Once again it is my pleasure to join you on our weekly ramble down Memory Lane. I note a new survey of young people and their wish they had been alive in the 1960s. I am certain most of my readers were alive in that decade and I loved that decade, albeit my winklepickers nearly crippled my feet so I turned to the more comfortable brothel creepers. I know, it is so non-PC, so I am hoping my editor will allow a grave dodger a bit of leeway.

Do you remember the one penny arrowroot biscuit whilst sitting outside a pub with a glass of lemonade while your parents went in for a drink? Was that child neglect? Do you recall going to the cinema and enjoying a cigarette whilst watching the latest film and quickly getting out when the credits ran to avoid standing for the national anthem? The old Gate Studios in Borehamwood was taken over by Harkness Screens, who had to replace cinema screens every two years due to the nicotine staining.

Elstree Studios was producing Cliff Richard films such as The Young Ones and Summer Holiday. I hosted a plaque unveiling saluting Cliff at the Studio in 2008 - what a great chap and a music legend. I was appalled how the media treated him in later years. Alas, the media is just a joke when they go on one of their crusades in the so-called public interest but actually to try and maintain their flagging sales or ratings.

In reality they would have a field day with what went on in Hollywood during its golden age that makes today's scandals small fry. I remember meeting 1950s heartthrob Tab Hunter in a London hotel to talk about his career many years ago. He told me about his gay relationship with Anthony Perkins, best remembered today for the film Psycho and how tinseltown tolerated homosexuals as long as they were box office. In the 1950s the press bowed down to Hollywood and all sorts of scandals were covered up, even with the help of the Los Angeles police. Looking the other way in return for a brown envelope was nothing unusual. Can you imagine trying that today?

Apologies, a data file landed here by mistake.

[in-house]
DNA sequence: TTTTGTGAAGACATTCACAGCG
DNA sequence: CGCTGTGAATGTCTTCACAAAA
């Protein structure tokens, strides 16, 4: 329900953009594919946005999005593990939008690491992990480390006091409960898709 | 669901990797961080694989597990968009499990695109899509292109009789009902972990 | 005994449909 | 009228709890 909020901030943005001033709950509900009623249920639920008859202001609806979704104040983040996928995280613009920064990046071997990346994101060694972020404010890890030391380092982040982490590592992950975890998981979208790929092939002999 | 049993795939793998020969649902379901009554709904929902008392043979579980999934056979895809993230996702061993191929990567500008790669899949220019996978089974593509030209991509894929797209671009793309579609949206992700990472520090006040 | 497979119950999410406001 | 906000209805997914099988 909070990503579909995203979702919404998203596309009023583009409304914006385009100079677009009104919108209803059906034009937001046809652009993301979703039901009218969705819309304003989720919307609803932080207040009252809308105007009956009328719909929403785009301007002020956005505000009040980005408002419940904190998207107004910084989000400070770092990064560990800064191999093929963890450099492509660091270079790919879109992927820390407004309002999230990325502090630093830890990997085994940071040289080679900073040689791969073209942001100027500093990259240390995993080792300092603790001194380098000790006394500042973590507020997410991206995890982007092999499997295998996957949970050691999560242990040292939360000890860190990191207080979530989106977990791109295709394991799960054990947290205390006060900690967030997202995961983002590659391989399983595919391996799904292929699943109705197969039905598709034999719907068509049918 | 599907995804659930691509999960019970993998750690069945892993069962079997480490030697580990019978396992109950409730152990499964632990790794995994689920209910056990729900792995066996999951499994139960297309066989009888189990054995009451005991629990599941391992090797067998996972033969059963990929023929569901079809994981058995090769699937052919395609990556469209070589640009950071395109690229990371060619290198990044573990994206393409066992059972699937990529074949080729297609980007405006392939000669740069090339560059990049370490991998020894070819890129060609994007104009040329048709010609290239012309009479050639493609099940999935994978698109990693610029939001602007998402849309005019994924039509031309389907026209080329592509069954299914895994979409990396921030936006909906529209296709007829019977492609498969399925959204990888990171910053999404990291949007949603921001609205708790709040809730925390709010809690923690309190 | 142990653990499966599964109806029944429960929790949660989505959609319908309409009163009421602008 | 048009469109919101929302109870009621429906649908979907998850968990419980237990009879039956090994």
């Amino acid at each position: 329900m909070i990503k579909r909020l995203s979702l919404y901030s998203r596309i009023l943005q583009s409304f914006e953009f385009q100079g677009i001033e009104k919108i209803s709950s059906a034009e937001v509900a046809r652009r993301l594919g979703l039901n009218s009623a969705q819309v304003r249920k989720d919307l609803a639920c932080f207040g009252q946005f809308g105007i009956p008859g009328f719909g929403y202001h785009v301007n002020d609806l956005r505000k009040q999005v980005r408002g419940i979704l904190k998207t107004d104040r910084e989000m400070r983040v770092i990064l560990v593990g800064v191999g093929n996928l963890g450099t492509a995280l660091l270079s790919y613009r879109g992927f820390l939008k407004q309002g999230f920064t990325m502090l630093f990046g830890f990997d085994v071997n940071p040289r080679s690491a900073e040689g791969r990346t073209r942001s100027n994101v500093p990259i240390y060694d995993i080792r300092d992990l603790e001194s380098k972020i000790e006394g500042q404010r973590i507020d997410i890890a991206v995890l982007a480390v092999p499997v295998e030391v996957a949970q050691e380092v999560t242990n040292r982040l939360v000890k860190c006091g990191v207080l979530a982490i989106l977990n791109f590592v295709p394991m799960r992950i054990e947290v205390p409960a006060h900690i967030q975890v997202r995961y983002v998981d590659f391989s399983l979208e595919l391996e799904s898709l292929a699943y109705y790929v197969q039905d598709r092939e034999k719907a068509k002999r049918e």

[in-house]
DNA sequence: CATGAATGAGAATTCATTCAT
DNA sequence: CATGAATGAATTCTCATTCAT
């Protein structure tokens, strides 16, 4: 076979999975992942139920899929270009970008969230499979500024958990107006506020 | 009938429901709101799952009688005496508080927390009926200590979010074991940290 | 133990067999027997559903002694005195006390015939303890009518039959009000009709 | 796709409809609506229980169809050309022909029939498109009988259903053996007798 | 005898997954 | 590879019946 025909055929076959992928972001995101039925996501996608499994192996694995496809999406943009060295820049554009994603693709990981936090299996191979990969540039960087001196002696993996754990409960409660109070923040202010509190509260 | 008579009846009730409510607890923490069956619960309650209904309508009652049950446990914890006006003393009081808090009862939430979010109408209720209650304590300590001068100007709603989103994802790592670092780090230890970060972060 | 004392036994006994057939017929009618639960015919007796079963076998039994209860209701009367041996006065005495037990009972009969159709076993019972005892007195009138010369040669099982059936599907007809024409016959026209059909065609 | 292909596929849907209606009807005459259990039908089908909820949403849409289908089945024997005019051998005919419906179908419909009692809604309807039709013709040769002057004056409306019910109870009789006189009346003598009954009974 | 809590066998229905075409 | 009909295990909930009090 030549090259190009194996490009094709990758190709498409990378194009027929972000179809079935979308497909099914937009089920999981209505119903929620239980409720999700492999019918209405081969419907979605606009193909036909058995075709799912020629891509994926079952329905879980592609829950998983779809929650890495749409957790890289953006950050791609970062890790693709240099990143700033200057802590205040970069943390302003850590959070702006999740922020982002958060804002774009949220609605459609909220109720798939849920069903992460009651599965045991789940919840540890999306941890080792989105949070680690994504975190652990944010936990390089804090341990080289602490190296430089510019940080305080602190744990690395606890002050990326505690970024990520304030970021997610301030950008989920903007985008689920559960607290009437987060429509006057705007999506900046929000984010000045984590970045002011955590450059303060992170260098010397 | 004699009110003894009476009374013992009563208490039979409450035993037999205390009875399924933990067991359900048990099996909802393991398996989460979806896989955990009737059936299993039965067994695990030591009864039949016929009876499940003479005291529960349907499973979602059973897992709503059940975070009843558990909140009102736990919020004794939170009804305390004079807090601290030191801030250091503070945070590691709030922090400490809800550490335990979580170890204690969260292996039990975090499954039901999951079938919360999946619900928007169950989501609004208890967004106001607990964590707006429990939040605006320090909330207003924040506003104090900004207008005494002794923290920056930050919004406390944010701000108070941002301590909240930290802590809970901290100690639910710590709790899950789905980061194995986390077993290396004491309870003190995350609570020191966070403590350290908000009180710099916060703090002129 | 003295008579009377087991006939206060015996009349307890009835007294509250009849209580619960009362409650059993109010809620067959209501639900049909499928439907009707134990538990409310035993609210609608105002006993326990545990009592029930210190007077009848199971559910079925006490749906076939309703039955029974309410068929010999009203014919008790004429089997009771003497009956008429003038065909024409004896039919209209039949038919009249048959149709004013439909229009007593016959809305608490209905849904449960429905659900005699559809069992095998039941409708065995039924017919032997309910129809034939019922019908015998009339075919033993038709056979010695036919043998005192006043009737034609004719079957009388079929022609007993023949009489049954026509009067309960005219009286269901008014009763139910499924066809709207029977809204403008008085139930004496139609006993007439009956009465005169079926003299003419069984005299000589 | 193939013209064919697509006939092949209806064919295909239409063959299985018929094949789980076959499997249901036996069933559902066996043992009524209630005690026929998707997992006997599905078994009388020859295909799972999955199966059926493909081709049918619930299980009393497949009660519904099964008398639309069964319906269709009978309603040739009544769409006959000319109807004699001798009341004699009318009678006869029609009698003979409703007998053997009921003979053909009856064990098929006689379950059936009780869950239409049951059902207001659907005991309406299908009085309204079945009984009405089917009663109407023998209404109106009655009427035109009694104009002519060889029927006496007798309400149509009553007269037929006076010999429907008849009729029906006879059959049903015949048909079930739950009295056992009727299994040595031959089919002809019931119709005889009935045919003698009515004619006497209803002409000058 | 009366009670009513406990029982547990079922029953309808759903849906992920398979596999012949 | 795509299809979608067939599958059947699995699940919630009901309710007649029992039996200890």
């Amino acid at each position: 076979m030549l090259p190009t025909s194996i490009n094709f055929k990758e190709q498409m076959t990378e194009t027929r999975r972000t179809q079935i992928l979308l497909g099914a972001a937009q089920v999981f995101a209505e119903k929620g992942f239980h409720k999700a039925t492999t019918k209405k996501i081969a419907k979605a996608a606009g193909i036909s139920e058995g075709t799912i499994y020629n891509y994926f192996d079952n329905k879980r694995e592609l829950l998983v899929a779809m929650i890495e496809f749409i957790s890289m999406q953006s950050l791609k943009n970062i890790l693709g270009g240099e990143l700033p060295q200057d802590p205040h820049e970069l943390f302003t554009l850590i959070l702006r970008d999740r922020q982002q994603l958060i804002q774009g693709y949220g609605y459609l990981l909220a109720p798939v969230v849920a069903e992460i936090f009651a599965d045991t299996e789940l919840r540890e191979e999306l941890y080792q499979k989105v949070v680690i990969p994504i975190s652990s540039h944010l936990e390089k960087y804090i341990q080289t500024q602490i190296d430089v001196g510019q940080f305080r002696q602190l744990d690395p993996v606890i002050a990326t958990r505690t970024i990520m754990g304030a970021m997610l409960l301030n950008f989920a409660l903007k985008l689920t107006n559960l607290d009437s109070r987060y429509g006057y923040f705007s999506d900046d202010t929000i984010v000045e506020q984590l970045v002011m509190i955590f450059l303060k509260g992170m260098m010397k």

Tab told me his manager was responsible for developing the careers of other Hollywood pin-ups of the 1950s such as Guy Madison, Troy Donahue and many others in return for, shall we say, the casting couch. His manager's most famous discovery was Rock Hudson, who he turned from a simple truck driver into a major Hollywood star. Sadly in those days being gay was not good for a film star. At one point a magazine threatened to reveal Rock's secret life. The manager bought them off by sacrificing another of his clients, Rory Calhoun, who was making a mark in Western films but had a criminal record.

Tab was a real gent and great fun to meet. Sadly, he and all those he mentioned are now gone. Rock had a really sad end and by that time the media revelled in it.

Having met many stars over the past several decades I have struggled with whether to be honest about some of them or help preserve their public image. Personally I do not feel that is my role, although I always encourage them if they write an autobiography to be honest. The sad fact is after you are dead anybody can write anything about you.

One day I might write about the Hollywood star who asked me if there were any, shall we say, ladies of the night in Borehamwood and another who just by entering his dressing room at Elstree I could have 'got high', but my lips are sealed. Until next time it was a pleasure to have your company and take care as that bloody virus is still out there and if you are young please get that jab. Remember it is only a small prick. As Dick Emery used to say 'you are awful but I like you'.

  • Paul Welsh MBE is a Borehamwood writer and historian of Elstree Studios